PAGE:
(July 20, 2017)

As the weeks spin on, there are still no solutions in sight for that growing swarm of problems facing communities in northern Manitoba.

Problems such as closing the port in Churchill, cutting back and then suspending the rail service, a shrinking time frame for winter ice roads and limited local access to healthy food, medical care and quality education — even just having clean drinking water — are like the insects that make life miserable, but not impossible, for northern residents who live far from the Golden Boy.

News of some upgrades to cellphone service or access to the internet seem like public-relations maneuvers, leaving the main swarm untouched.

Foot-dragging on the problems of northern communities is inexcusable. Further, whatever the competing federal responsibilities might be, First Nations communities are equally part of our life together in Manitoba, and the provincial government should also address their basic needs.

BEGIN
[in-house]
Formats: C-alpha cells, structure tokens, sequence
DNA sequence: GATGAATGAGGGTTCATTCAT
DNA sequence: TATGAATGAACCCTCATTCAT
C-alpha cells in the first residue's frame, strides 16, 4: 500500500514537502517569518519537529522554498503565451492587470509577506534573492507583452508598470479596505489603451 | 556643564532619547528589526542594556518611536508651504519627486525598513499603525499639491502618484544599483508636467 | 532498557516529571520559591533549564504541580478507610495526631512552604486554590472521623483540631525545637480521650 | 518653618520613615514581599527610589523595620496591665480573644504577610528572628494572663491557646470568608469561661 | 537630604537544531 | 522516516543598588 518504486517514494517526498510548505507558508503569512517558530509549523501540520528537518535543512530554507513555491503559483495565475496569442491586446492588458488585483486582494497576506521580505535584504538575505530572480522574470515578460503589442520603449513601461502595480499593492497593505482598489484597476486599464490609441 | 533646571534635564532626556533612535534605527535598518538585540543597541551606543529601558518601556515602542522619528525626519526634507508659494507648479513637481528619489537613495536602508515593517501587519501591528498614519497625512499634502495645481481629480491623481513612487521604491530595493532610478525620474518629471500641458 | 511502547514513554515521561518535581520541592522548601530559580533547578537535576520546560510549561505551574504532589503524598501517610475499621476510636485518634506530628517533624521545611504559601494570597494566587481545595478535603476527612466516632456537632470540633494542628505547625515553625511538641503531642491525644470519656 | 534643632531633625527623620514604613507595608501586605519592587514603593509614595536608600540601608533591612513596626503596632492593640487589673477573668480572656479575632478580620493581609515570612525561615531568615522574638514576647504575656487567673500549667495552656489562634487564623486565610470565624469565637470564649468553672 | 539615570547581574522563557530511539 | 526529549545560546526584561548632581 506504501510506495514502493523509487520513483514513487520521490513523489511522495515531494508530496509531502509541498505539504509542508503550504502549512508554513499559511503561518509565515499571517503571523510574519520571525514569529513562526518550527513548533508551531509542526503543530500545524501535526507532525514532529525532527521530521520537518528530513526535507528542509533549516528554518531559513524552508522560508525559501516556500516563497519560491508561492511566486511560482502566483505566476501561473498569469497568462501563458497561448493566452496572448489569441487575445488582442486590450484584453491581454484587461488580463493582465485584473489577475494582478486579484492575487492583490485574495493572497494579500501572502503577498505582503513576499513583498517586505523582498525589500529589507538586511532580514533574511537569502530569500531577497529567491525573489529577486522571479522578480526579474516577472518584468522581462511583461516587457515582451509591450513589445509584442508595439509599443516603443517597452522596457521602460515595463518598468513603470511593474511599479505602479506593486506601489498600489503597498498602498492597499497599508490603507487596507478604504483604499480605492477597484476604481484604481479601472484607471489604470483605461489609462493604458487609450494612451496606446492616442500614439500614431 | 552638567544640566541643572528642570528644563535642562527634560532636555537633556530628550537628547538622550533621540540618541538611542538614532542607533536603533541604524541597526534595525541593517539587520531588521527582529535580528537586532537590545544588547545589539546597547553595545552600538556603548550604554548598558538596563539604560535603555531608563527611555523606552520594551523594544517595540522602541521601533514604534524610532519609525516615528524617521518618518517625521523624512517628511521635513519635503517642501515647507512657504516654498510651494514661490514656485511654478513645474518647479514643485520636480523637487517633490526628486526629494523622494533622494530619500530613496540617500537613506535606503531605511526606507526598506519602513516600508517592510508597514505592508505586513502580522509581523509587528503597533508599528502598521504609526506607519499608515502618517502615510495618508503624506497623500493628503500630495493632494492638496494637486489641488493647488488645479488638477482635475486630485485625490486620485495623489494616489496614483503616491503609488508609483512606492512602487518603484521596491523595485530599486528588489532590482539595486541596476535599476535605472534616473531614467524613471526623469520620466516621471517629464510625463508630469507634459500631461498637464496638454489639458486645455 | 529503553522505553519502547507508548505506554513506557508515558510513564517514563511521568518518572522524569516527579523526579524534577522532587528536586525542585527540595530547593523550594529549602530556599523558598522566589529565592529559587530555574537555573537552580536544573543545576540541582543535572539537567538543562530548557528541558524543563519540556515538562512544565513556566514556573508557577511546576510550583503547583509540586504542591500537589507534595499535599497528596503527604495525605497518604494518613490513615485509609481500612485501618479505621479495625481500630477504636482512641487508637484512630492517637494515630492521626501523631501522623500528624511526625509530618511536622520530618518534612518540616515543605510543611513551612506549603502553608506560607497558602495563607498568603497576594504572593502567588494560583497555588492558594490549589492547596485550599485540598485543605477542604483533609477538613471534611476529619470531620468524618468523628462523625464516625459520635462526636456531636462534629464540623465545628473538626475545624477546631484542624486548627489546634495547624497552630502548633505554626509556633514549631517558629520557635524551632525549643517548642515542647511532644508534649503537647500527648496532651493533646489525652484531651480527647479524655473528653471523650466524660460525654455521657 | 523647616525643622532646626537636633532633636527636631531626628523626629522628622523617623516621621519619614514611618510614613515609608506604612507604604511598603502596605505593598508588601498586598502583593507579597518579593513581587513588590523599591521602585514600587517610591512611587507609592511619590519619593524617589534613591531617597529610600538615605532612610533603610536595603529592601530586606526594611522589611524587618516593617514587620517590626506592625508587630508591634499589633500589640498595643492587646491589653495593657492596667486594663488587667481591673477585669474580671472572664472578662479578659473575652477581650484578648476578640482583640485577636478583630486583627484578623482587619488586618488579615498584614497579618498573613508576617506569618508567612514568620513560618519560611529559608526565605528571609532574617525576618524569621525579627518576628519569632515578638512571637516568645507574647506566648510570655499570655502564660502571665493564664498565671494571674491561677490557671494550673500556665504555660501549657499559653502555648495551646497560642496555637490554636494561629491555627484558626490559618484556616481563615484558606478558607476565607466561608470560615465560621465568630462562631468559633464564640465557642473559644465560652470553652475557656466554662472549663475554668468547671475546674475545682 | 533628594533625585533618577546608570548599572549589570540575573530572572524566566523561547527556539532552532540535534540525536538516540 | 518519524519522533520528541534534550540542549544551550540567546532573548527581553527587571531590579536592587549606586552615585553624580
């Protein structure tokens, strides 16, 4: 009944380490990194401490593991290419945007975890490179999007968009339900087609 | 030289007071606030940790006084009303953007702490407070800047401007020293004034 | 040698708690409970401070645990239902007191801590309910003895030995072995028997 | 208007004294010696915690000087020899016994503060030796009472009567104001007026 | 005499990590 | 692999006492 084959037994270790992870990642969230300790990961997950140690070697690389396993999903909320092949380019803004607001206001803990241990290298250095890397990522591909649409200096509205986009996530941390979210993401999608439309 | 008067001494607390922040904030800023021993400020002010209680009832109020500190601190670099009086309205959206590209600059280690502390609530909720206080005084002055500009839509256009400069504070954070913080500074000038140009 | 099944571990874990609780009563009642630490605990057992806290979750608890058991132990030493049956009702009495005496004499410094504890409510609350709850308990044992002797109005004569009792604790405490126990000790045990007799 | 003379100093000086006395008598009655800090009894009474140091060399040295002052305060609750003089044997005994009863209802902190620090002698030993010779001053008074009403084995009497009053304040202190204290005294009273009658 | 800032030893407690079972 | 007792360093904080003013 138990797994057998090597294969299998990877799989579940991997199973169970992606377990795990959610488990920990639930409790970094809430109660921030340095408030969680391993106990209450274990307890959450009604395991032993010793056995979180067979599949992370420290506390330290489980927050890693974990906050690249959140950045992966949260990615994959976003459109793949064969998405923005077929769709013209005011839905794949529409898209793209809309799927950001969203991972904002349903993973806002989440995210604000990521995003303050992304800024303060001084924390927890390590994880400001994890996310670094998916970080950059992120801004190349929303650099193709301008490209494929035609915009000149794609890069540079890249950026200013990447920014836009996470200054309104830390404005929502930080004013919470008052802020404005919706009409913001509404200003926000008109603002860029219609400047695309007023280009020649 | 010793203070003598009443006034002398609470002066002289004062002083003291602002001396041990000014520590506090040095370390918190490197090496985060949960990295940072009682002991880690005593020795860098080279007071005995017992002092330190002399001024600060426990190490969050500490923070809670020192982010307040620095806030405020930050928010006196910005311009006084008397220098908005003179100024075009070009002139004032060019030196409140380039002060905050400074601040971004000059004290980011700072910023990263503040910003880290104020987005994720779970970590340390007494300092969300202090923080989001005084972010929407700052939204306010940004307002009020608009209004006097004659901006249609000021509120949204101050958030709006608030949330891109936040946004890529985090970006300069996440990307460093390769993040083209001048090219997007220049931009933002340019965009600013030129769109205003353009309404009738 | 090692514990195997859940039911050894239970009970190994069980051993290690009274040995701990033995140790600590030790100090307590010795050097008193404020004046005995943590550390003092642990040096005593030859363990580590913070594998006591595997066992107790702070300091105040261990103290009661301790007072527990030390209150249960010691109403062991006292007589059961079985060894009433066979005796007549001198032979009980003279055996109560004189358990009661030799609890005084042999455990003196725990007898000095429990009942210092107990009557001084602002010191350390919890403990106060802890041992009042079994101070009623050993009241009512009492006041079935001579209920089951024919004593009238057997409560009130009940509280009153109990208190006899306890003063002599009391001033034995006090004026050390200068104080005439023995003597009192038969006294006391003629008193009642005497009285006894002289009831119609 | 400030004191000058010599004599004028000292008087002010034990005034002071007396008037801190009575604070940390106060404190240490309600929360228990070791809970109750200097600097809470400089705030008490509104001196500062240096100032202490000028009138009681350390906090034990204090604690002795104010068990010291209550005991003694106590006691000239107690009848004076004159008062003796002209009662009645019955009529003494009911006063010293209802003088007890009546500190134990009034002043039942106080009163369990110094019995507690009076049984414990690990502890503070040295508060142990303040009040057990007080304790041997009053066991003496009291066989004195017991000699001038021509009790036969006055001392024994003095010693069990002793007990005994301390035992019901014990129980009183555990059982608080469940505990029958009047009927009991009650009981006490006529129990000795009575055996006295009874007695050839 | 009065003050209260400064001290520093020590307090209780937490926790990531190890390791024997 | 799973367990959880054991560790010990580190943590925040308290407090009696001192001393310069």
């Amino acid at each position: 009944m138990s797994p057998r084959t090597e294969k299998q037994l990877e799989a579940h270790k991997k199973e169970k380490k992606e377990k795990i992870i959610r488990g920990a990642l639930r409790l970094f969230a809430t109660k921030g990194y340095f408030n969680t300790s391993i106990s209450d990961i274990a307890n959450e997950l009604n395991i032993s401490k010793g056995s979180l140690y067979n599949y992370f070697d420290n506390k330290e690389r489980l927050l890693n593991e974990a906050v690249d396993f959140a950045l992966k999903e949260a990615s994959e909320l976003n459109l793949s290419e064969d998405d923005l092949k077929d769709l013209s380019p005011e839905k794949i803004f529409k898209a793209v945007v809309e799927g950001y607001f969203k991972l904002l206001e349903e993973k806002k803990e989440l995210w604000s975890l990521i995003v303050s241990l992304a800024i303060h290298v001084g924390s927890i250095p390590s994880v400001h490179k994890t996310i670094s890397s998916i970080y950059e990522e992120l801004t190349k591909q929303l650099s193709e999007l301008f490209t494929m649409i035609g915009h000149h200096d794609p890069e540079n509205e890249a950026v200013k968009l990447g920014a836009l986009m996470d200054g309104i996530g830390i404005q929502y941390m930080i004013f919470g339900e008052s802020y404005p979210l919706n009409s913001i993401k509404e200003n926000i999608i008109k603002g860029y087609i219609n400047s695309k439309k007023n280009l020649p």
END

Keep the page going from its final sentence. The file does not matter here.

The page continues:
First, the north is warmer than it was, and that trend is going to continue — likely even faster than has been predicted, because people are not transitioning to a lower-carbon lifestyle. We can blame that on other people, elsewhere, but in fact we are doing no better ourselves. The Manitoba government is not only shirking its responsibility to provide leadership on greenhouse gas emissions, but through cuts to public transit subsidies it is actually making things worse. Something constructive and substantial must be done, immediately.

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Incremental Choices Can Make Manitoba Green

(October 5, 2016)

The early morning bus had 20 people on it, with room for many more, as vehicles with solo drivers whizzed past in herds. I walked from my stop a few blocks to the Legislature, dodging lines of heavy morning traffic.

It set the stage for the workshop last week on a carbon tax for Manitoba, demonstrating both the problem and what to do about it.

Of course, my taking the bus and walking is not the answer to global warming. Neither is a carbon tax.

But both are places to start, which is how I approached the government’s offer to sit down with an eclectic group of stakeholders and discuss our options for a Made-in-Manitoba solution.carbon